1. Trade in the Global Economy.- 2. Trade and Technology: The Ricardian Model.- 3. Gains and Losses from Trade in the Specific-Factors Model.- 4. Trade and Resources: The Heckscher-Ohlin Model.- 5. Movement of Labor and Capital between Countries.- 6. Increasing Returns to Scale and Monopolistic Competition.- 7. Offshoring of Goods and Services.- 8. Import Tariffs and Quotas Under Perfect Competition.- 9. Import Tariffs and Quotas Under Imperfect Competition.- 10. Export Subsidies in Agriculture and High-Technology Industries.- 11. International Agreements: Trade, Labor, and the Environment.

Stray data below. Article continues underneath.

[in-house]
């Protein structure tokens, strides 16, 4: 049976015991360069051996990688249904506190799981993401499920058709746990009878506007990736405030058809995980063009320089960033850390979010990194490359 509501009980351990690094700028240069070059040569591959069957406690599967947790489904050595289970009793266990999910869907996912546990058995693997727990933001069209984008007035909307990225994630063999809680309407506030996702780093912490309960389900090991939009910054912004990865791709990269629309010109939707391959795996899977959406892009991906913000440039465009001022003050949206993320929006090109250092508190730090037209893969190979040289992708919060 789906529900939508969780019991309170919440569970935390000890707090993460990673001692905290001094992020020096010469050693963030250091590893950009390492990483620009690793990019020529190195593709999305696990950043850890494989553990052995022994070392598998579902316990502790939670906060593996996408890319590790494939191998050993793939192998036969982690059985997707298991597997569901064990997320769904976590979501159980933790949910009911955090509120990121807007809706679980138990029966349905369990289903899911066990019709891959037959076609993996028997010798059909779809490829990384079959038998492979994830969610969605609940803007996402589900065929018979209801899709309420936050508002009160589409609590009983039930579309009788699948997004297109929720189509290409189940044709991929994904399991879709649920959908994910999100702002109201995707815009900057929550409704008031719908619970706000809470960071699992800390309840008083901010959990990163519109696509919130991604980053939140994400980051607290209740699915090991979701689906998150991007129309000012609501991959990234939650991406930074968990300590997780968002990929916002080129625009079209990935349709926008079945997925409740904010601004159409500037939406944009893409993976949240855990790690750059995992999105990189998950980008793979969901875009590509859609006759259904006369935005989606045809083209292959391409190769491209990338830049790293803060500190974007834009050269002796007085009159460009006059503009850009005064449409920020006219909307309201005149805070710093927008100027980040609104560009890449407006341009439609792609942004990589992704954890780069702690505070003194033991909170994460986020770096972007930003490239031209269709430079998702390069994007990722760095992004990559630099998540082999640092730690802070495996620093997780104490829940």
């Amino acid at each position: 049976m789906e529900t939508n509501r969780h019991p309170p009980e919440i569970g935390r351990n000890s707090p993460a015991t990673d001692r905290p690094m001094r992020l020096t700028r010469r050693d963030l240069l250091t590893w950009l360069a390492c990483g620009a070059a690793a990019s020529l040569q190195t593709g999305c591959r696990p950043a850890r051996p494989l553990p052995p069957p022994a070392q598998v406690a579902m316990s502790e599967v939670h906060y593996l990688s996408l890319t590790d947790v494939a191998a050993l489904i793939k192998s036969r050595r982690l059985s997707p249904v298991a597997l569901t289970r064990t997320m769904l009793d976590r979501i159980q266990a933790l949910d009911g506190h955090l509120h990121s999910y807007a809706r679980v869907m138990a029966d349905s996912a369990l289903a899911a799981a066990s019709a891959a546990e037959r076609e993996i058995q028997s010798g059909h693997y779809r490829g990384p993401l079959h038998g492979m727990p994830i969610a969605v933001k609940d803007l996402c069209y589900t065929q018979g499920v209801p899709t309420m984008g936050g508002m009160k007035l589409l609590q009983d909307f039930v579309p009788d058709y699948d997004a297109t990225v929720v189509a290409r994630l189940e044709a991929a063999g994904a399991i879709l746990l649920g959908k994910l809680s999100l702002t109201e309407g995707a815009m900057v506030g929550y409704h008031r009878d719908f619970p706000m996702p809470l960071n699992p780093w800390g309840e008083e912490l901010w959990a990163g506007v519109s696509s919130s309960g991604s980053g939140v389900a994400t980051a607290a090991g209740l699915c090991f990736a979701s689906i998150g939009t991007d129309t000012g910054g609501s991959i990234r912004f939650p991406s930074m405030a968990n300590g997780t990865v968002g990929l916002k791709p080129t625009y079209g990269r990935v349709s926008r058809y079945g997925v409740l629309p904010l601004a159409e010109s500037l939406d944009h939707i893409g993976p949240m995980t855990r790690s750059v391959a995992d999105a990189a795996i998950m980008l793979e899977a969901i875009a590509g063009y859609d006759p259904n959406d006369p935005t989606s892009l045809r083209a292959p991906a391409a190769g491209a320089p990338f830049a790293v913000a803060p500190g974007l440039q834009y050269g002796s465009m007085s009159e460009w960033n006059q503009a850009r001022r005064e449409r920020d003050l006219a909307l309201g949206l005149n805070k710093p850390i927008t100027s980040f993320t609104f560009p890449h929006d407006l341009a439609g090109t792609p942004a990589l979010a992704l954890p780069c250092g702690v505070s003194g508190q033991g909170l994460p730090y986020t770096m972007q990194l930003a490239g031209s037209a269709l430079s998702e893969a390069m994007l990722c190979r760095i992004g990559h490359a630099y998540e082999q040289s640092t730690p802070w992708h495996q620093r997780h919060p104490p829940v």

Robert C. Feenstra is Professor of Economics at the University of California, Davis. He received his B.A. in 1977 from the University of British Columbia, Canada, and his Ph.D. in economics from MIT in 1981. Feenstra has been teaching international trade at the undergraduate and graduate levels at UC Davis since 1986, where he holds the C. Bryan Cameron Distinguished Chair in International Economics. Feenstra is a research associate of the National Bureau of Economic Research, where he directs the International Trade and Investment research program. He is the author of Offshoring in the Global Economy and Product Variety and the Gains from Trade (MIT Press, 2010). Feenstra received the Bernhard Harms Prize from the Institute for World Economics, Kiel, Germany, in 2006, and delivered the Ohlin Lectures at the Stockholm School of Economics in 2008. He lives in Davis, California, with his wife Gail, and has two grown children: Heather, who is a genetic counselor; and Evan, who recently graduated from Pitzer College. Alan M. Taylor is Professor of Economics at the University of California, Davis. He received his B.A. in 1987 from King's College, Cambridge, U.K and earned his Ph.D. in economics from Harvard University in 1992. Taylor has been teaching international macroeconomics, growth, and economic history at UC Davis since 1999, where he directs the Center for the Evolution of the Global Economy. He is also a research associate of the National Bureau of Economic Research and coauthor (with Maurice Obstfeld) of Capital Markets: Integration, Crisis and Growth (Cambridge University Press, 2004). Taylor was awarded a Guggenheim Fellowship in 2004 and was a visiting professor at the American University in Paris and London Business School in 2005-06. He lives in Davis, with his wife Claire, and has two young children, Olivia and Sebastian.